Working with vehicle partner Kia Motors Manufacturing Georgia (KMMG) and the charitable foundation behind the project, WheelRight is providing its drive-over tire monitoring technology at The Ray’s Visitor Information Center at the one mile marker of the highway.

This is the first publicly available installation of our WheelRight drive-over tire safety system anywhere in the U.S. Results of tire pressure and tread depth measurements are available within seconds via a touch-screen kiosk that provides a printed read-out to drivers, instantly alerting them to potential safety and fuel economy problems.

We’ve already road tested our technology on the UK’s busy M6 motorway, providing almost 155,000 instant tire pressure and tread depth readings to car, van, truck and coach drivers in under a year. The adoption of our tire monitoring technology at The Ray opens up this technology to a completely new market of American motorists.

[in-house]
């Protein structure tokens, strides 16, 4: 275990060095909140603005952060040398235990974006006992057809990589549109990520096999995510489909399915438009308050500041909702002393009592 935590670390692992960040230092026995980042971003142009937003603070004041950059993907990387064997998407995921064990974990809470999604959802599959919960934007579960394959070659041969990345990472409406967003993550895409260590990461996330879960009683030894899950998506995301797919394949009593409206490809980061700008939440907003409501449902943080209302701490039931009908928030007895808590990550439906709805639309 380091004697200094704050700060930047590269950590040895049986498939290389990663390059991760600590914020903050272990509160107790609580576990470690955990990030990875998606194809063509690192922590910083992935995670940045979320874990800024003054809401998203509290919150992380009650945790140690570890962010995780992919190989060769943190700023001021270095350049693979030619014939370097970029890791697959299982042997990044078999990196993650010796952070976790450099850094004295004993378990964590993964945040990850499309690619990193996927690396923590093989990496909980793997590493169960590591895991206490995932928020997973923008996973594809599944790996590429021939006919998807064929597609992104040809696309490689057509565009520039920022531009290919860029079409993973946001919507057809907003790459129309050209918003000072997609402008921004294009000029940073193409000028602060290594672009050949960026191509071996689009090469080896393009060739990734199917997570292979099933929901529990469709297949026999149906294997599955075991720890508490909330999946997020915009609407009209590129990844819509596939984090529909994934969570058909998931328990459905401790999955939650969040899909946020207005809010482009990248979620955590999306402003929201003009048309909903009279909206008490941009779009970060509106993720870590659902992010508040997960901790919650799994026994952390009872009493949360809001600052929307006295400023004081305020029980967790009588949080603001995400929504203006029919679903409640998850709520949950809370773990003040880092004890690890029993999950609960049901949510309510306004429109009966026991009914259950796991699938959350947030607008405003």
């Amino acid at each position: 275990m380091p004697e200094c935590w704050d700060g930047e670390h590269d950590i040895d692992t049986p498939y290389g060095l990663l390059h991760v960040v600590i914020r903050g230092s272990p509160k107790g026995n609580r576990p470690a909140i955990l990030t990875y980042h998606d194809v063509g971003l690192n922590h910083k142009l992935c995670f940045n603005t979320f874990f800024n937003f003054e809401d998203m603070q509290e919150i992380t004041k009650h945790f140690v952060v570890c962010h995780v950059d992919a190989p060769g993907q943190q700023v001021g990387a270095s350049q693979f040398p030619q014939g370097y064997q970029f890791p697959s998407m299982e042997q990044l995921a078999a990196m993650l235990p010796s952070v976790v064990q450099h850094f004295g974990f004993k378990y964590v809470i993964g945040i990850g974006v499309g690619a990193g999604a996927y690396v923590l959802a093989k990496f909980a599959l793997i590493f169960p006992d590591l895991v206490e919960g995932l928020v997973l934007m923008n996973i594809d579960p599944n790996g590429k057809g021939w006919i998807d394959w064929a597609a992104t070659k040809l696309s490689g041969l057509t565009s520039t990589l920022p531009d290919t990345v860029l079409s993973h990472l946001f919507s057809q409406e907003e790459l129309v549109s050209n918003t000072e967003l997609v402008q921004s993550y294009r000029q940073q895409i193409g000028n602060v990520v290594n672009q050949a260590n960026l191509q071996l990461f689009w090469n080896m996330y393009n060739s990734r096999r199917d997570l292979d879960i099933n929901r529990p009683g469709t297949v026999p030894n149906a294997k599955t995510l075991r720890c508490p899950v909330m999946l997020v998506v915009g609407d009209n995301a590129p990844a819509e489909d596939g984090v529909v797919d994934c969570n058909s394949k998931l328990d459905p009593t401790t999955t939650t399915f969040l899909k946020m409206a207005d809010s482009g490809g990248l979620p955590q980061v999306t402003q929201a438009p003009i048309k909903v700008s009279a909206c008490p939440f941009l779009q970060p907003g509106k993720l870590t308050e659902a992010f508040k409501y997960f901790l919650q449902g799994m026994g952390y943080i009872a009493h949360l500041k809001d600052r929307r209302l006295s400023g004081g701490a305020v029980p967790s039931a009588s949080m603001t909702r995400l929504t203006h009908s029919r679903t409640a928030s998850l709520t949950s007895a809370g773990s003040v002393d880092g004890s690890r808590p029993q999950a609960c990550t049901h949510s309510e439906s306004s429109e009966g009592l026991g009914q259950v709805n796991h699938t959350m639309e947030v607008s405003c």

Looking ahead, systems such as ours have huge potential as part of the connected cities agenda. The ability to monitor the tire condition of public transport vehicles, typically within metropolitan city states and major cities such as Boston, New York or Los Angeles, could play a major role in increasing fuel efficiency, reducing accidents and improving the environment.

Lessons learned

The challenge for planners across the US is, how do we emulate this success? What seems to be integral to the DNA of The Ray, is its driving force, which comes mainly from the family-led foundation. Their clear vision of a zero carbon, zero deaths, zero waste, zeroand zero impact highway underpins everything.